Publisher/Developer: THQ/Double Fine Productions
Consoles: Xbox 360 (Reviewed), PS3
Price: 1200 Microsoft Points/$15.00
Try the demo or buy the game here!
Double Fine Productions has a reputation for creating exciting and unique game design ideas. And on top of that, they make these ideas work too. However, Stacking may be the most zany creation that these developers have ever dreamed up. Combining matryoshka dolls, lovable characters and intense puzzle solving, the game is awesome. That is undeniable. But, is it worth the price of admission? What the hell is a matryoshka anyway?
Matryoshka, or Russian nesting dolls, are those little wooden toys that stack inside of another. When a family of these dolls become embroiled in economic poverty, the father and children are kidnapped and forced into slavish labor. One child is left though. Little Charlie Blackmore is so small that he escapes these horrid circumstances and goes on a mission of love & rescue.
I have to admit that, at first, I was expecting a more light hearted story. Although the team behind the game has delved into heavier fare like kidnapping before, the presentation of the game and the way the story was thrown at me was a bit of a shocker. After all, the game starts out with a loving family gathered around their papa. A joke is told. BAM! Dad leaves; children kidnapped; Charlie leaves on suicide mission. Other than this abrupt change in the circumstance,the story is actually quite good.
The story is presented like an old fashioned silent film. The film is grainy, neutrally colored and makes for an atmosphere that really makes the darkened mood set in. It is also interesting how attached I got to these characters, even though their mouths did not move. The animations that accompany each character’s words accentuate the feelings that they are expressing. It was not hard at all to identify with their sentiments.
As you can imagine, the best part about Stacking is the gameplay. In order to reach your family and get them home safely, you must complete various challenges and puzzles. All the characters have different specialized moves. For example, one man can unlock doors. Another will fart loudly. Some women sip tea; while others seduce guards.
Since you are playing as the smallest doll of all, you can stack inside any of these dolls. No, really. You can literally hop inside a doll. The only restriction is that the new doll must be one bigger than you are at the present moment. Once inside the new person, you control this man or woman’s actions and use their powers to finish the levels. You can stack many people on top of each other and larger sizes are unlocked as you play along. Unstacking can be just as crucial to your success too.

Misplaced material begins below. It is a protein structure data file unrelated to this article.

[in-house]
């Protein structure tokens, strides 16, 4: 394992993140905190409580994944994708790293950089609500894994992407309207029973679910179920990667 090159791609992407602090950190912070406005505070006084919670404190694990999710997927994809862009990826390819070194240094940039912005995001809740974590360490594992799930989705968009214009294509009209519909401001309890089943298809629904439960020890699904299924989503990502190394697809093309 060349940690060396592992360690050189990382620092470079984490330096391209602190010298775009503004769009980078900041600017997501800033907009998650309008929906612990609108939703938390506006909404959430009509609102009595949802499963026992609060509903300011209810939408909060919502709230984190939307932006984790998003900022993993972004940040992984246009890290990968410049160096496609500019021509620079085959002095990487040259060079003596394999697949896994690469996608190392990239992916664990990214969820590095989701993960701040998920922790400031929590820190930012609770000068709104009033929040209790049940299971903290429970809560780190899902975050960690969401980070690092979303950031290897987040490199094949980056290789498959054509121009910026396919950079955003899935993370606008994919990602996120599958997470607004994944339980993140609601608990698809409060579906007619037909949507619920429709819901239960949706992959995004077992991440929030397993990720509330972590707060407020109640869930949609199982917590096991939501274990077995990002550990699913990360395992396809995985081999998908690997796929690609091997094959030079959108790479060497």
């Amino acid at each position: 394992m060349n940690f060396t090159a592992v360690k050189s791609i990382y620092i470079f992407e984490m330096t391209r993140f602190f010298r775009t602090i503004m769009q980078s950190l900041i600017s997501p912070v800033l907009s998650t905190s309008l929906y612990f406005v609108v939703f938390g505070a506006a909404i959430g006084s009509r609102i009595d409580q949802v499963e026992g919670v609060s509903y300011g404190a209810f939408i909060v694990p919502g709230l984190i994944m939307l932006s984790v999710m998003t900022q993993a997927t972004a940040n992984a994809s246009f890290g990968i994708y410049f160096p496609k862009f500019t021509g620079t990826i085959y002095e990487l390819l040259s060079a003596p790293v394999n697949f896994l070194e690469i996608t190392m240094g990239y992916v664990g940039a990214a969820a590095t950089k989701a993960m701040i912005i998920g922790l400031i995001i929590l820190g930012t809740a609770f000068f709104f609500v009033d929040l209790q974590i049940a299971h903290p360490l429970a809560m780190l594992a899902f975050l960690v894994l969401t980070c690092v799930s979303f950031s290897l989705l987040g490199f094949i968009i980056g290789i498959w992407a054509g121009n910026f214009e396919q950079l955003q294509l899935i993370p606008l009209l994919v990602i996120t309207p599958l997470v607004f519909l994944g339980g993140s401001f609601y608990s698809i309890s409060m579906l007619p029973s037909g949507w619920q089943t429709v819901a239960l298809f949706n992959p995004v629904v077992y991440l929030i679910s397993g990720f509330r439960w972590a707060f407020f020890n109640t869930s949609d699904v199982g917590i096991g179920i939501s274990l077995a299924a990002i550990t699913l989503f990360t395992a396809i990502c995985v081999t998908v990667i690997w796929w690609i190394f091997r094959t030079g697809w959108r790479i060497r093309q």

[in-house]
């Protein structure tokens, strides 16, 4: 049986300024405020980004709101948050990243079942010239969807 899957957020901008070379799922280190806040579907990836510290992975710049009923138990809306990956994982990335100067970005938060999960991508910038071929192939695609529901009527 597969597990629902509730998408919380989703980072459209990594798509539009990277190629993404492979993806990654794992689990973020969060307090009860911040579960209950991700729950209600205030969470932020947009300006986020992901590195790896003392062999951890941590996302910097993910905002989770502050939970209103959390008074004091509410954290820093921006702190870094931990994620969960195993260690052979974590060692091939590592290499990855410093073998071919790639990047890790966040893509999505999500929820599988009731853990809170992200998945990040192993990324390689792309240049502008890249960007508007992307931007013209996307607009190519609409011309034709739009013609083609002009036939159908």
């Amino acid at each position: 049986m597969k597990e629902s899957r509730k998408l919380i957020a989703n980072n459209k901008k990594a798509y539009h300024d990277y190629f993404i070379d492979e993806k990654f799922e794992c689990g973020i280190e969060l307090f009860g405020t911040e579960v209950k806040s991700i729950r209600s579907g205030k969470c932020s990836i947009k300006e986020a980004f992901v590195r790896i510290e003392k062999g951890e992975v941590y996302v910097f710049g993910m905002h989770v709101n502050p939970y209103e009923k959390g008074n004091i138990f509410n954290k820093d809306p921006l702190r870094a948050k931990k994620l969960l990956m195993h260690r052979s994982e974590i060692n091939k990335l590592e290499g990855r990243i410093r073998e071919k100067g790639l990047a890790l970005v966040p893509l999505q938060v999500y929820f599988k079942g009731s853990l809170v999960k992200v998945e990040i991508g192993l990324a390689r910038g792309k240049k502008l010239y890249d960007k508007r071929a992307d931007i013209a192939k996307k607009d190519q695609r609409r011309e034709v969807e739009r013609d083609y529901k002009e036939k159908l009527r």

If you are just playing to get the through the game, it will probably only take 6 or 7 hours. But, the challenges in the game can solved in a variety of ways and will make the game at least twice as long. Finding each doll and then figuring out ways to use their gifts to solve a specific challenge is very rewarding. The only complaint I have with this gameplay element is that it often leads to a lot of backtracking. Therefore, I recommend that you don’t try to complete all the puzzles in the each level on your first playthrough.
Of course, you can also try to find all the collectible dolls in each level and you can even find new families of dolls, and bring them together. There are also a plethora of of side objectives to complete.
The rollicking ragtime soundtrack in the game fits the tone of the silent film/vaudeville style game perfectly. Piano music is a genre of music that does not often get picked to play in a video game; Stacking’s implementation of this type of music is a bold move that brings even more originality to the game.
A lack of voice acting does kill some of the charm though. Adorable gibberish does not count as a language! I want to find out what a tiny wooden doll sounds like! This deficiency of audio also makes watching each cut scene at least twice as long as it should be.
Stacking’s graphical style is very interesting. On hand, I hate it. On the other hand, it is also an artistic masterpiece. Each cylindrical body & face is exquisitely detailed. They each have their own unique trademarks and look like realistic matryoshka dolls. However, stale backgrounds are no fun to walk around in. Most of the time, all the walls are blank. At the same time though, the bland environments also bring out the skillful use of colors that the artists used in the game. Sections of the game that do play pivotal roles in the game have areas that can be explored, but it would be nice for a lot more of the game to have some artwork or something.
Stacking is one of kind. It is intrinsically awesome and an experience that you will not regret playing through. Paying $15.00 for Stacking is a little bit pricey, but I would not be disappointed to give my money for this great video game. After all, there are only a few minor problems with this game.
All in all, the slow cut scenes, annoying backgrounds and backtracking nature of the extra challenges can be solved by simply enjoying the fine workmanship of how each puzzle is so well constructed.
I give Stacking: